Friday, October 3, 2008


Listening to an interview with Philip Glass this morning on the radio, I heard his voice for the first time. It was very much like my own, oddly, and very reassuring in the nuances of his expressions, but that shouldn't be all that surprising, since that is one of the hallmarks of his music.

I came to the interview late, as Glass was talking about Einstein, one of the inspirations for his work. Specifically, he was talking about a piece called Einstein on the Beach, of which they played a brief clip. I am no fan of Glass; I don't dislike his work, but simply I find it to be too often too repetitive.

This is, of course, a natural and doubtless common reaction to Glass' art because it is also another of the hallmarks of his style. He even wryly referred to this salient trait when asked by the interviewer which bit of Beach would be most appropriate to play, noting that it almost didn't matter, given the length and repetitive style of the piece, which is essentially numbers set to music being sung by a large choir. I hadn't heard it before and was delighted to discover that it was powerful and compelling, though I suppose I shouldn't have been so surprised since this was his intent.

But it wasn't the music that intrigued me so. It was his description of the muse for the piece, a man that he described as both a dreamer and a poet; a rockstar before there was such a thing. In an instant, Glass' music and words made clear to me what I have known instinctively all along.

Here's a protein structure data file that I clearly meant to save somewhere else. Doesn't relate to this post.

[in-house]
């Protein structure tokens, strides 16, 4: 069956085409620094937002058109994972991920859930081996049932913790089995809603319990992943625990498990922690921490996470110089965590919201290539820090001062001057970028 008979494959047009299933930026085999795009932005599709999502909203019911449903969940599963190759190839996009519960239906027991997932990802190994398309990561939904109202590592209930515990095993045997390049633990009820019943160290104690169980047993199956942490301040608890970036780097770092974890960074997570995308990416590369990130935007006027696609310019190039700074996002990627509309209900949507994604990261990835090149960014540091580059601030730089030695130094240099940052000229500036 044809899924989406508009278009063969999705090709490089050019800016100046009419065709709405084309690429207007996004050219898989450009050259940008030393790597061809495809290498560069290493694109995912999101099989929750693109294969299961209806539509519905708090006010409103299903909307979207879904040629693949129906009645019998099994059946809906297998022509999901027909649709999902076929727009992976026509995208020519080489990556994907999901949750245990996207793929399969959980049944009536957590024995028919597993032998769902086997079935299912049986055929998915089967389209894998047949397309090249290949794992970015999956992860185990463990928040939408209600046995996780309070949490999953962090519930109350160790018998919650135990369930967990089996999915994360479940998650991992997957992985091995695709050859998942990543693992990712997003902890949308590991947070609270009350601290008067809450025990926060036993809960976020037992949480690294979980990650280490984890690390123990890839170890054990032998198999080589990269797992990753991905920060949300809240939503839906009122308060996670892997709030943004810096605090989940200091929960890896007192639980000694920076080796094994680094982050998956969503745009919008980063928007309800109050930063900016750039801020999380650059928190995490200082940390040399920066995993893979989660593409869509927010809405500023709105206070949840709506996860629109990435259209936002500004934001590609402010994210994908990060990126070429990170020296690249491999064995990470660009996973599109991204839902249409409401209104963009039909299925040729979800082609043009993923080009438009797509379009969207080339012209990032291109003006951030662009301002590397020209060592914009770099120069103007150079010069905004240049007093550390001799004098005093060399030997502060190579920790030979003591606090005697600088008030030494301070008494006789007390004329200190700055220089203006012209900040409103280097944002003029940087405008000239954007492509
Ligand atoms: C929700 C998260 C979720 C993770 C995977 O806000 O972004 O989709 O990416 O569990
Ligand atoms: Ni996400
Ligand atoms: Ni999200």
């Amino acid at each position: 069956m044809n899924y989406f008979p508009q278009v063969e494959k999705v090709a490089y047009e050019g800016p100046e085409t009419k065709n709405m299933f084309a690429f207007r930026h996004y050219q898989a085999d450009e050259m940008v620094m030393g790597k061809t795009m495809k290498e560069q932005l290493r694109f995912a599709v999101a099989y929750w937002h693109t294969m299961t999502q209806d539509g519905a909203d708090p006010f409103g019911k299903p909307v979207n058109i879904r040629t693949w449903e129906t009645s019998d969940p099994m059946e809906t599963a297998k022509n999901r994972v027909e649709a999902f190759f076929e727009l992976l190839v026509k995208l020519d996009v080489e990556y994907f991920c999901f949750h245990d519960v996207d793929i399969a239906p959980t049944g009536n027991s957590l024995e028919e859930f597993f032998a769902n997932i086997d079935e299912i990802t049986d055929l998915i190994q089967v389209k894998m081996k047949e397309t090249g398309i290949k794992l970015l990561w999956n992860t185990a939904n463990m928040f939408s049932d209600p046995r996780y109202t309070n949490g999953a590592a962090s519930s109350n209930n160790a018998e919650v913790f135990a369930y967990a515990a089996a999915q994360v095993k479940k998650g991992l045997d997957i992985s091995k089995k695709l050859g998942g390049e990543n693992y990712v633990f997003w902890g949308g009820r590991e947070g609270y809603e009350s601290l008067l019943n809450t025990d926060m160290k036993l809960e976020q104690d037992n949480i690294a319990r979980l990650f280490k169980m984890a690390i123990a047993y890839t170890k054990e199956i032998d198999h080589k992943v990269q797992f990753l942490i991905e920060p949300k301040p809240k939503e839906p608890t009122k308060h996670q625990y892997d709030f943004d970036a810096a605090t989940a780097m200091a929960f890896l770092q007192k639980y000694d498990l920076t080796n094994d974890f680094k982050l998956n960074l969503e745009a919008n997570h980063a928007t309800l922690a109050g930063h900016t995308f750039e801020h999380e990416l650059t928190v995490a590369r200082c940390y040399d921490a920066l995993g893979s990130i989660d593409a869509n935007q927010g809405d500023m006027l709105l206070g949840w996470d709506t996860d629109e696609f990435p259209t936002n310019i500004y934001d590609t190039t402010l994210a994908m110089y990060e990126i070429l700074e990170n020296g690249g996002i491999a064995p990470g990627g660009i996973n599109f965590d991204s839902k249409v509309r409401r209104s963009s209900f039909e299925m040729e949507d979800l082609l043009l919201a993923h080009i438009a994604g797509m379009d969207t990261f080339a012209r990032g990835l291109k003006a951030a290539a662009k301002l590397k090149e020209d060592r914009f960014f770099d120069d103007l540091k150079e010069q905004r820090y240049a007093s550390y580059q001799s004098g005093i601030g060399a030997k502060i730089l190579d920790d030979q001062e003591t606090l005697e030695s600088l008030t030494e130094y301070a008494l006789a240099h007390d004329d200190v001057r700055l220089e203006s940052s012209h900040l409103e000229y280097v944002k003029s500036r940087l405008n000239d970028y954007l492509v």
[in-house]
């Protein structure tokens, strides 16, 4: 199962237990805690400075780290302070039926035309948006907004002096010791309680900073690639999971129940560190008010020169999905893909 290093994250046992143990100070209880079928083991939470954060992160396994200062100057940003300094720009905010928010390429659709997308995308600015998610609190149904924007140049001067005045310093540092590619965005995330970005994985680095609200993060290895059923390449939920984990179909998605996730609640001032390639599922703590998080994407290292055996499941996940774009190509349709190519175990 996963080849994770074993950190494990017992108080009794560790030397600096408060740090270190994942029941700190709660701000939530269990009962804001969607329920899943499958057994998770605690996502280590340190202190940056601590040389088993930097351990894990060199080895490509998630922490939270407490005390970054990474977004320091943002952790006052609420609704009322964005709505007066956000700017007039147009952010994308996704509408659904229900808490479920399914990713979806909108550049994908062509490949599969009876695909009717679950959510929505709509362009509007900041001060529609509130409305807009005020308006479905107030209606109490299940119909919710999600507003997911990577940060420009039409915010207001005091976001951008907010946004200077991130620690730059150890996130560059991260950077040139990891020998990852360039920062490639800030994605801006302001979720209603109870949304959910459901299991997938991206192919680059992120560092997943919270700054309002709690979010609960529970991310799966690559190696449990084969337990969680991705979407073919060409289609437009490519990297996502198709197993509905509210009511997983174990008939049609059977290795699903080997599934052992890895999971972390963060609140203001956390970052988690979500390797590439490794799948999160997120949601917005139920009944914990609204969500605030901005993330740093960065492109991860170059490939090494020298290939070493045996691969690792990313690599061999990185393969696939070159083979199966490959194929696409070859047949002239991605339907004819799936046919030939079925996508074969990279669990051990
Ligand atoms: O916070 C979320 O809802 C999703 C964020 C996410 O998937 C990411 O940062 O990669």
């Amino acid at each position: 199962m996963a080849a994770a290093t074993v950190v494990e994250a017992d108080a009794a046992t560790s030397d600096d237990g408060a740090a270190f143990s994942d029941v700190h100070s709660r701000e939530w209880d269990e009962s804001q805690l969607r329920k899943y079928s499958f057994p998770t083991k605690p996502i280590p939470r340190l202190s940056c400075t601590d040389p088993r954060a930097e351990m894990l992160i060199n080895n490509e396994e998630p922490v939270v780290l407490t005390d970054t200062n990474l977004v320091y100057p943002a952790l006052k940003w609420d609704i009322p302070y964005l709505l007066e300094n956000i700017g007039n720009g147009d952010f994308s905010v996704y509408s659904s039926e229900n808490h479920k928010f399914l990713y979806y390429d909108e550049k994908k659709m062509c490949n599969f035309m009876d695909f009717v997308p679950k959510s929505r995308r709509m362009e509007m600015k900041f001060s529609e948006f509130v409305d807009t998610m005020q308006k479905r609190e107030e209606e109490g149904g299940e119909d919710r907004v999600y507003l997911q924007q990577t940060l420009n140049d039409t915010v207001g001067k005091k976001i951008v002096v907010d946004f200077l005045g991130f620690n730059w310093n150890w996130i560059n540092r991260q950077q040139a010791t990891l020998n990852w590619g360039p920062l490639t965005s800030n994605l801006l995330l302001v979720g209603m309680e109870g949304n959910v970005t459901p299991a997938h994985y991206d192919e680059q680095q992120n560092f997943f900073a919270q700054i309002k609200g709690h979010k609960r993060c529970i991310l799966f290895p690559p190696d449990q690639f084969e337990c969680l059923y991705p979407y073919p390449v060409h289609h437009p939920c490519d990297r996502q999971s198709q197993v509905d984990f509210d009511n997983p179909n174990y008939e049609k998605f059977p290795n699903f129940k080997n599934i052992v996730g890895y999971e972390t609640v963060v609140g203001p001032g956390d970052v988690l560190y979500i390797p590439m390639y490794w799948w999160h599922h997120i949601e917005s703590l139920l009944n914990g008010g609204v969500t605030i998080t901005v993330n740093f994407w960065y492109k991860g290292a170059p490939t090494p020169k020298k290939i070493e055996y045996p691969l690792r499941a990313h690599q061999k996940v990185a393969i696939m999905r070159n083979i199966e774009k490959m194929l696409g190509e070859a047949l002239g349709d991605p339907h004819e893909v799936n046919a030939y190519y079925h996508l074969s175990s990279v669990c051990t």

E=mc2 is a poem.

This simple equation has often been described as beautiful by physicists, for good reason, but until today I had not made the connection that Glass found obvious enough to write a piece of music about. Always late to the party, I nonetheless enjoy myself on arrival. It is the extreme simplicity of the equation that resembles poetry is it's most delightful form. Stripped of unnecessary words, meaning in poetry is made more resonant, and in this case, the removal of extraneous meaning is complete. With no more than five characters, Einstein dreamed an entire world view.

No poet can hope do do more.

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